Remember Radio Shack?
It was the go to place for the do-it-yourself electronics tinkerer. I was a regular customer there, in the early to mid 90s, at a time when Radio Shack used to stock electronic parts. If I needed resistors, switches, diodes, or breadboards, Radio Shack was my go to place.
Radio Shack is none of those things now. It tried to be a mobile phone accessory store. It tried to be a warmed-over Best Buy. The store has tried rebranding itself, but the owners of the company just doesn’t seem to understand what made Radio Shack successful back in its day. The now former CEO of Radio Shack, Ron Barriques, has quit after less than one year. Apparently, even he doesn’t get it.
How would I save Radio Shack?
I’d bring the venerable electronics store back to its roots. Radio Shack should focus on being the store for the Maker community. Imagine a local store that stocks the latest electronics parts, including breadboards, NEST thermostats, LEGO Mindstorms, Raspberry Pis, sensors, and all the other doodads that can spur the modern day tinkerer. Radio Shack could also offer educational workshops for kids and adults, to bring back the excitement and feeling of what it’s like to make something work. Radio Shack should be the place for Makers in the community to gather and share the cool stuff they’ve made.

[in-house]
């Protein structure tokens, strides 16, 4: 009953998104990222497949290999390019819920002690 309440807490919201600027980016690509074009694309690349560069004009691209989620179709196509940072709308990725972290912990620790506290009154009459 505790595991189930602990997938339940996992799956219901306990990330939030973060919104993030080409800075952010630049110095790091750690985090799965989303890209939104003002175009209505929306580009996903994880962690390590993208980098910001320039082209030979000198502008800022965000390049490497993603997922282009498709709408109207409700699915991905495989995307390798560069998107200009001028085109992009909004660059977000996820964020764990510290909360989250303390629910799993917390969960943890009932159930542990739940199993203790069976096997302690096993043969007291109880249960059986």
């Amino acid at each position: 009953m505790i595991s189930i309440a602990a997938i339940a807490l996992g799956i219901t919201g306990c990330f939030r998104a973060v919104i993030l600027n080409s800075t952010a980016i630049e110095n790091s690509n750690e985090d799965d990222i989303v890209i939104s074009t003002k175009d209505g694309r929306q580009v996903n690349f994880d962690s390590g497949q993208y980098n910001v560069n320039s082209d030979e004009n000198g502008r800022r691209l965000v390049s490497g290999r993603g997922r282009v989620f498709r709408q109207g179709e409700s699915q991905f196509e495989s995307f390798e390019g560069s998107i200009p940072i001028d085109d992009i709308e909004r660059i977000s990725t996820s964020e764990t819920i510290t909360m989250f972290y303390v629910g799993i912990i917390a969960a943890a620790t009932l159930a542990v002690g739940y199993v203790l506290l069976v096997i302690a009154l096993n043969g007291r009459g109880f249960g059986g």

Radio Shack could be viable once again if they acknowledge what made them so great in the first place. But it’s been too long and I sincerely doubt that the company will survive after declaring bankruptcy. When that day comes, it will mark the end of an era. And that makes me sad.